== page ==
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Science : NPR
From 'Inky's Great Escape' To Singing Seahorses: Animal Books For The Holidays
Maica/Getty Images/iStockphoto Maica/Getty Images/iStockphoto A Sunday column by David Sax in The New York Times quotes a cheering statistic from the Association of American Publishers : Sales of "old-fashioned print books" are up for the third year in a row. Cox explains this trend well: "People are buying books because a book engages nearly all their senses, from the smell of the paper and glue
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Phys.org - latest science and technology news stories
Quantum optics offers alternative to expensive lasers in spectroscopy
Interferometer developed at Moscow State University. Credit: Elizaveta Melik-Gaikazyan An international research group, together with scientists from the MSU, have developed a time-resolved spectroscopy method that allows studying fast processes in samples. The new method works by analyzing quantized light transmitted through a sample without the use of femtosecond lasers and complex detection sy
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Latest Headlines | Science News
Here is Cassini’s last broad look at the Saturn system
In the Nov. 25 SN : Charting lumpy space, Bronze Age movers and shakers, T. rex ’s slasher arms, gene editor corrects typos, the Great Pyramid hides a void, mosses chronicle Arctic warming, an itty-bitty insect-inspired robot and more.
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Phys.org - latest science and technology news stories
Enzymes from fungi simplify chemical synthesis
Using natural enzymes obtained from fungi, scientists from TU Delft have potentially made the synthesis of certain pharmaceuticals, cosmetics and agrochemicals much simpler, cheaper and environmentally more benign. They have recently reported their findings in Nature Catalysis..
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Phys.org - latest science and technology news stories
Managing antibiotics not enough to reverse resistance
Credit: CC0 Public Domain Researchers have discovered that reducing the use of antibiotics will not be enough to reverse the growing prevalence of antibiotic resistance for some types of bacteria. Besides passing along the genes bestowing antibiotic resistance to their offspring, many bacteria can also swap genes amongst themselves through a process called conjugation. There has long been a debat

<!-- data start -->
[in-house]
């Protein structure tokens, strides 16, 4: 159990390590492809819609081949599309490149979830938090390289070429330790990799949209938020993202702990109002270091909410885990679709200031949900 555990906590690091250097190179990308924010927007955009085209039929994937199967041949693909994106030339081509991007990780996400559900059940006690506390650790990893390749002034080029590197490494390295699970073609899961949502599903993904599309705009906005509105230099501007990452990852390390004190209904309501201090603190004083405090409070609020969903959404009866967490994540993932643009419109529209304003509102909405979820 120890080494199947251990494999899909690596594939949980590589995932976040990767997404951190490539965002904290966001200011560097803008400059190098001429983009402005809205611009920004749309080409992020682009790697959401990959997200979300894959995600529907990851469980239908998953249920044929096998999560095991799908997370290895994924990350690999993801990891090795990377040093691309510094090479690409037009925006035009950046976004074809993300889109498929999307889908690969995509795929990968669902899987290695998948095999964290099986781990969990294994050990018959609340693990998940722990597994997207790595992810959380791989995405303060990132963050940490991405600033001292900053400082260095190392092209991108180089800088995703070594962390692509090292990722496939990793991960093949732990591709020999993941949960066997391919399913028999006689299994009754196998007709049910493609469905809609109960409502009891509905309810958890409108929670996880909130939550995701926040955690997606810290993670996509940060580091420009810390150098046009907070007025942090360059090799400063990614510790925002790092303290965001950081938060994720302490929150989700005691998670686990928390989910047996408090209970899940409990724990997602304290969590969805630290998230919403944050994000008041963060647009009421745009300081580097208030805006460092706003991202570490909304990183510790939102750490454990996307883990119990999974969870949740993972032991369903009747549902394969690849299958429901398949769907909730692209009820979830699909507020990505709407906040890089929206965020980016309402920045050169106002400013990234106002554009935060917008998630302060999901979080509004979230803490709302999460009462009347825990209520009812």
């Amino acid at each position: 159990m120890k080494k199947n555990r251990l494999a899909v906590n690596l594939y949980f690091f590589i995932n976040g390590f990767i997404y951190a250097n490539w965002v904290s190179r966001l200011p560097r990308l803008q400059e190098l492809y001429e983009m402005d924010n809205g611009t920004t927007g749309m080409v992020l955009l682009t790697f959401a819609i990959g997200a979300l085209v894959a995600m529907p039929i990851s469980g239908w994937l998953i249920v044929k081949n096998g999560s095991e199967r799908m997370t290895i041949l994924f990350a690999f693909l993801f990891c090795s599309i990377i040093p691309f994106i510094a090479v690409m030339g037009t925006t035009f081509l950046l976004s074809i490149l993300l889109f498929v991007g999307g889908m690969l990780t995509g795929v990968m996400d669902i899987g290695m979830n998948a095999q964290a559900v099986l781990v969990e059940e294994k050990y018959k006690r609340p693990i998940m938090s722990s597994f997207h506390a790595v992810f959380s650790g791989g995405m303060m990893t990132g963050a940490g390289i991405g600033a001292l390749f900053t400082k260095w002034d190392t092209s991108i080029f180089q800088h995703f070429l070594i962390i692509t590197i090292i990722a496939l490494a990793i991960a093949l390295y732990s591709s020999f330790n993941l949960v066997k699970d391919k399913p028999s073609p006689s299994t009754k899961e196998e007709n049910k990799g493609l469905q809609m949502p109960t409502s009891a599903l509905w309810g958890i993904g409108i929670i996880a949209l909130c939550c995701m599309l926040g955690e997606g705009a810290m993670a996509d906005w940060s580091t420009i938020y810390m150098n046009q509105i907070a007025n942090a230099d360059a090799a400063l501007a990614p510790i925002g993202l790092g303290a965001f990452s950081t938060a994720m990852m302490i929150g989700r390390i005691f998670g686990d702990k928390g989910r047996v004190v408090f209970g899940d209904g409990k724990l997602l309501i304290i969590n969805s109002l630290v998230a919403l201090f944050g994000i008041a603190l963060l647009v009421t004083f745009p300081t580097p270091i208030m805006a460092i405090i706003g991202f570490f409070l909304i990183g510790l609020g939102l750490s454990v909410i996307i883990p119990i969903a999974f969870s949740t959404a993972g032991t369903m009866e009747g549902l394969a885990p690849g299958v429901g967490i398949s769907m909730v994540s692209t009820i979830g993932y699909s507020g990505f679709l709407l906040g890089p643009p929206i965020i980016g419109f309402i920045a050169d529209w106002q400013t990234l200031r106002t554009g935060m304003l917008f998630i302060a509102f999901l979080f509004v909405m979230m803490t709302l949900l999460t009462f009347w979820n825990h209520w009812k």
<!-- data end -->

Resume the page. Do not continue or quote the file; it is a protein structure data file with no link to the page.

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Ingeniøren
Forskere advarer: Flere voldsomme jordskælv i 2018
De seneste par måneder har kraftige jordskælv kostet menneskeliv i både Mexico og Mellemøsten. Og vi kan højst sandsynligt forvente flere af denne type naturkatastrofer i løbet af 2018, lyder hypotesen fra to amerikanske forskere i geofysik. Det skriver blandt andet The Guardian . De amerikanske forskere forventer, at der vil komme flere jordskælv fra næste år, fordi Jorden roterer langsommere om
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Dagens Medicin
Ida Sofie Jensen: Danmark fik ikke agenturet på grund af sin geografi
Danmark og Sverige havde formentlig stået bedre i kampen, hvis de fra begyndelsen var blevet enige om at lave en alliance, sådan som man gør i Centraleuropa. Det vurderer lægemiddelindustriforeningens direktør Ida Sofie Jensen.
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Dagens Medicin
Stephanie Lose fortsætter som formand i Syddanmark
Trods stor fremgang fik SF ingen andel i aftale om konstituering i Region Syddanmark.
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Dagens Medicin
Nye opgaver skal ikke ændre almen praksis
Almen praksis skal ikke kunne præcis det, som sygehusambulatorierne kan, understreger regionsrådsformand. PLO glæder sig over tilkendegivelsen, for almen praksis skal bevares på egne præmisser.
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Dagens Medicin
Unge læger kan dele arbejdstid mellem almen praksis og hospital
Region Nordjylland indgår en samarbejdsaftale med de praktiserende læger i Frederikshavn, der kalder sig Læger på Toppen, om en helt ny type ansættelse.
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EurekAlert! - Breaking News
Penn team constructs whole-brain map of electrical connections key to forming memories
A team of neuroscientists at the University of Pennsylvania has constructed the first whole-brain map of electrical connectivity in the brain based on data from nearly 300 neurosurgical patients with electrodes implanted directly on the brain. The researchers found that low-frequency rhythms of brain activity, when brain waves move up and down slowly, primarily drive communication between the fro
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EurekAlert! - Breaking News
Alzheimer's Tau protein forms toxic complexes with cell membranes
The brains of patients with Alzheimer's disease contain characteristic tangles inside neurons. These tangles are formed when a protein called Tau aggregates into twisted fibrils. As a result, the neurons' transport systems disintegrate, essential nutrients can't move through, and the cells begin to die, affecting the brain's functions and giving rise to the disease's symptoms. Given its role in t
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EurekAlert! - Breaking News
Managing antibiotics not enough to reverse resistance
DURHAM, N.C. -- Researchers have discovered that reducing the use of antibiotics will not be enough to reverse the growing prevalence of antibiotic resistance for some types of bacteria. Besides passing along the genes bestowing antibiotic resistance to their offspring, many bacteria can also swap genes amongst themselves through a process called conjugation. There has long been a debate, however
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EurekAlert! - Breaking News